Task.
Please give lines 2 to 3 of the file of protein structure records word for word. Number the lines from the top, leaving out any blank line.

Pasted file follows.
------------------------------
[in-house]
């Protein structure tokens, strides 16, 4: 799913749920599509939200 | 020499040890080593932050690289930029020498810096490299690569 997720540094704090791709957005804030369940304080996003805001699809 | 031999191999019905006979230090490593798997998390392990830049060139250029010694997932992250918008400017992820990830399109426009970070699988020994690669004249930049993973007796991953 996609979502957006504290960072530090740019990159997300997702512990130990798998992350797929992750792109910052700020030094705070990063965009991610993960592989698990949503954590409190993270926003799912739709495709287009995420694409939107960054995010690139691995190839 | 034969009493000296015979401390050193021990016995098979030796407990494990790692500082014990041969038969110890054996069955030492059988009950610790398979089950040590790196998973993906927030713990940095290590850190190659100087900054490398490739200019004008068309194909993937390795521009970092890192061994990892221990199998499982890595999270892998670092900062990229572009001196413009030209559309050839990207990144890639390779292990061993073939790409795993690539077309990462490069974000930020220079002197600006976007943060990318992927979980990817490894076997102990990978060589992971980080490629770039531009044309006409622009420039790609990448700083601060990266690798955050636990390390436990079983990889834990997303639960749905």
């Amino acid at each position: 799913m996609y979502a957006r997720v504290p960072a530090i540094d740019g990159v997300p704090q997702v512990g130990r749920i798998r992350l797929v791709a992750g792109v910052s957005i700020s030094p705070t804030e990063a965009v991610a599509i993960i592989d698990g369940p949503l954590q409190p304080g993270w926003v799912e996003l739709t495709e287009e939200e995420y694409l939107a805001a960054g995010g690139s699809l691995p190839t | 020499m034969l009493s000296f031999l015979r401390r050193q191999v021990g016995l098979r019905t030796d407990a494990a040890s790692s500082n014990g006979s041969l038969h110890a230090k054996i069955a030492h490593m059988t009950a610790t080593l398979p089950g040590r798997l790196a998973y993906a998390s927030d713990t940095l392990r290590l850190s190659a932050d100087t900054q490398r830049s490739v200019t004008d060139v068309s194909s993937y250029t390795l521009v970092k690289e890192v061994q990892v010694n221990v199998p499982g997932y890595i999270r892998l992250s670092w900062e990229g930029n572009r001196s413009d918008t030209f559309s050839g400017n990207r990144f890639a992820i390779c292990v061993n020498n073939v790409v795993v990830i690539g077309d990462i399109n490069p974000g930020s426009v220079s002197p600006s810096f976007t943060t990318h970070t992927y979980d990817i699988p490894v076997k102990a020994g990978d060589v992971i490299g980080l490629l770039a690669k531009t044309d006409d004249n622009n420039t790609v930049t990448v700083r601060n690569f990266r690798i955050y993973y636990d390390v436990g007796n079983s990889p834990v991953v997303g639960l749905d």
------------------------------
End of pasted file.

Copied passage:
């Protein structure tokens, strides 16, 4: 799913749920599509939200 | 020499040890080593932050690289930029020498810096490299690569 997720540094704090791709957005804030369940304080996003805001699809 | 031999191999019905006979230090490593798997998390392990830049060139250029010694997932992250918008400017992820990830399109426009970070699988020994690669004249930049993973007796991953 996609979502957006504290960072530090740019990159997300997702512990130990798998992350797929992750792109910052700020030094705070990063965009991610993960592989698990949503954590409190993270926003799912739709495709287009995420694409939107960054995010690139691995190839 | 034969009493000296015979401390050193021990016995098979030796407990494990790692500082014990041969038969110890054996069955030492059988009950610790398979089950040590790196998973993906927030713990940095290590850190190659100087900054490398490739200019004008068309194909993937390795521009970092890192061994990892221990199998499982890595999270892998670092900062990229572009001196413009030209559309050839990207990144890639390779292990061993073939790409795993690539077309990462490069974000930020220079002197600006976007943060990318992927979980990817490894076997102990990978060589992971980080490629770039531009044309006409622009420039790609990448700083601060990266690798955050636990390390436990079983990889834990997303639960749905």
């Amino acid at each position: 799913m996609y979502a957006r997720v504290p960072a530090i540094d740019g990159v997300p704090q997702v512990g130990r749920i798998r992350l797929v791709a992750g792109v910052s957005i700020s030094p705070t804030e990063a965009v991610a599509i993960i592989d698990g369940p949503l954590q409190p304080g993270w926003v799912e996003l739709t495709e287009e939200e995420y694409l939107a805001a960054g995010g690139s699809l691995p190839t | 020499m034969l009493s000296f031999l015979r401390r050193q191999v021990g016995l098979r019905t030796d407990a494990a040890s790692s500082n014990g006979s041969l038969h110890a230090k054996i069955a030492h490593m059988t009950a610790t080593l398979p089950g040590r798997l790196a998973y993906a998390s927030d713990t940095l392990r290590l850190s190659a932050d100087t900054q490398r830049s490739v200019t004008d060139v068309s194909s993937y250029t390795l521009v970092k690289e890192v061994q990892v010694n221990v199998p499982g997932y890595i999270r892998l992250s670092w900062e990229g930029n572009r001196s413009d918008t030209f559309s050839g400017n990207r990144f890639a992820i390779c292990v061993n020498n073939v790409v795993v990830i690539g077309d990462i399109n490069p974000g930020s426009v220079s002197p600006s810096f976007t943060t990318h970070t992927y979980d990817i699988p490894v076997k102990a020994g990978d060589v992971i490299g980080l490629l770039a690669k531009t044309d006409d004249n622009n420039t790609v930049t990448v700083r601060n690569f990266r690798i955050y993973y636990d390390v436990g007796n079983s990889p834990v991953v997303g639960l749905d």